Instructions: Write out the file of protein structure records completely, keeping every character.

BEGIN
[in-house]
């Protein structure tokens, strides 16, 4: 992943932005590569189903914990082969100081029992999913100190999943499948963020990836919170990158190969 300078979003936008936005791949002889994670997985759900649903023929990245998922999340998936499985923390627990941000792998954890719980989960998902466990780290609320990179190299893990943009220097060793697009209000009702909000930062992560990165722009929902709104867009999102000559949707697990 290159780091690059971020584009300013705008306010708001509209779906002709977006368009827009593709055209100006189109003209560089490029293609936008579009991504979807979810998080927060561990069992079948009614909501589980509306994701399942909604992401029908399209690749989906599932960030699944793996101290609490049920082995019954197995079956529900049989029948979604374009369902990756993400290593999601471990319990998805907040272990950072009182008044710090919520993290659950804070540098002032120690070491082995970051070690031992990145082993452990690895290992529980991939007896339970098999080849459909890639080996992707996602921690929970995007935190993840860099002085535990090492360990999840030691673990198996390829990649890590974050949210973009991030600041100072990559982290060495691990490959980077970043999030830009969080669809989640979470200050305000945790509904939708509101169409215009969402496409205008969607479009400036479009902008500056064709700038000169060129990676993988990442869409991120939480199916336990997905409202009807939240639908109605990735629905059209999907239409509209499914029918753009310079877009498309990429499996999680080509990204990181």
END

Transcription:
[in-house]
């Protein structure tokens, strides 16, 4: 992943932005590569189903914990082969100081029992999913100190999943499948963020990836919170990158190969 300078979003936008936005791949002889994670997985759900649903023929990245998922999340998936499985923390627990941000792998954890719980989960998902466990780290609320990179190299893990943009220097060793697009209000009702909000930062992560990165722009929902709104867009999102000559949707697990 290159780091690059971020584009300013705008306010708001509209779906002709977006368009827009593709055209100006189109003209560089490029293609936008579009991504979807979810998080927060561990069992079948009614909501589980509306994701399942909604992401029908399209690749989906599932960030699944793996101290609490049920082995019954197995079956529900049989029948979604374009369902990756993400290593999601471990319990998805907040272990950072009182008044710090919520993290659950804070540098002032120690070491082995970051070690031992990145082993452990690895290992529980991939007896339970098999080849459909890639080996992707996602921690929970995007935190993840860099002085535990090492360990999840030691673990198996390829990649890590974050949210973009991030600041100072990559982290060495691990490959980077970043999030830009969080669809989640979470200050305000945790509904939708509101169409215009969402496409205008969607479009400036479009902008500056064709700038000169060129990676993988990442869409991120939480199916336990997905409202009807939240639908109605990735629905059209999907239409509209499914029918753009310079877009498309990429499996999680080509990204990181």